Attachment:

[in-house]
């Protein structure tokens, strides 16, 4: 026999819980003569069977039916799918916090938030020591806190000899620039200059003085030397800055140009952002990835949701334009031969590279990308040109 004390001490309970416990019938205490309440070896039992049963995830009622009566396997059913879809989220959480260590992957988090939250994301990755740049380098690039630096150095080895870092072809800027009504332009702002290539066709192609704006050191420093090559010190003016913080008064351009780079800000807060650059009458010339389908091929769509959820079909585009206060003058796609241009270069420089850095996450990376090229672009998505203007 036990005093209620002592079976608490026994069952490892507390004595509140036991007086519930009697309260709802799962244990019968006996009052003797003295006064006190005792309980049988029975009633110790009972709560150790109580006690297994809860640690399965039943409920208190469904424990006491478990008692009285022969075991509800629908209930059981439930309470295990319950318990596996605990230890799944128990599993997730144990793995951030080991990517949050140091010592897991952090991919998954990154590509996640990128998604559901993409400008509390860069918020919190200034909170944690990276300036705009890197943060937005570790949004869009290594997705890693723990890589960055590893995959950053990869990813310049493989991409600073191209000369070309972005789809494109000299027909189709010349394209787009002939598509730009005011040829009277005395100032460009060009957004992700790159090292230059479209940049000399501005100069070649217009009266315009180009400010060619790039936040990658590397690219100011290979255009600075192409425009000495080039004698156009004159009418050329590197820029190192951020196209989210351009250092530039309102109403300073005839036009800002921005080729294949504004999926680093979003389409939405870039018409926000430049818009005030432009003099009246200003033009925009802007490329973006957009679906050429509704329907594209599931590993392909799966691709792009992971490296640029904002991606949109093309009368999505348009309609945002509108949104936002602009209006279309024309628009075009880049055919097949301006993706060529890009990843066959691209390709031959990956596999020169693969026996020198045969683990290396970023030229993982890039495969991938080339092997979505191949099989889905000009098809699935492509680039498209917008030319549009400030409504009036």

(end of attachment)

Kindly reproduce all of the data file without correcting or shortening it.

[in-house]
């Protein structure tokens, strides 16, 4: 026999819980003569069977039916799918916090938030020591806190000899620039200059003085030397800055140009952002990835949701334009031969590279990308040109 004390001490309970416990019938205490309440070896039992049963995830009622009566396997059913879809989220959480260590992957988090939250994301990755740049380098690039630096150095080895870092072809800027009504332009702002290539066709192609704006050191420093090559010190003016913080008064351009780079800000807060650059009458010339389908091929769509959820079909585009206060003058796609241009270069420089850095996450990376090229672009998505203007 036990005093209620002592079976608490026994069952490892507390004595509140036991007086519930009697309260709802799962244990019968006996009052003797003295006064006190005792309980049988029975009633110790009972709560150790109580006690297994809860640690399965039943409920208190469904424990006491478990008692009285022969075991509800629908209930059981439930309470295990319950318990596996605990230890799944128990599993997730144990793995951030080991990517949050140091010592897991952090991919998954990154590509996640990128998604559901993409400008509390860069918020919190200034909170944690990276300036705009890197943060937005570790949004869009290594997705890693723990890589960055590893995959950053990869990813310049493989991409600073191209000369070309972005789809494109000299027909189709010349394209787009002939598509730009005011040829009277005395100032460009060009957004992700790159090292230059479209940049000399501005100069070649217009009266315009180009400010060619790039936040990658590397690219100011290979255009600075192409425009000495080039004698156009004159009418050329590197820029190192951020196209989210351009250092530039309102109403300073005839036009800002921005080729294949504004999926680093979003389409939405870039018409926000430049818009005030432009003099009246200003033009925009802007490329973006957009679906050429509704329907594209599931590993392909799966691709792009992971490296640029904002991606949109093309009368999505348009309609945002509108949104936002602009209006279309024309628009075009880049055919097949301006993706060529890009990843066959691209390709031959990956596999020169693969026996020198045969683990290396970023030229993982890039495969991938080339092997979505191949099989889905000009098809699935492509680039498209917008030319549009400030409504009036």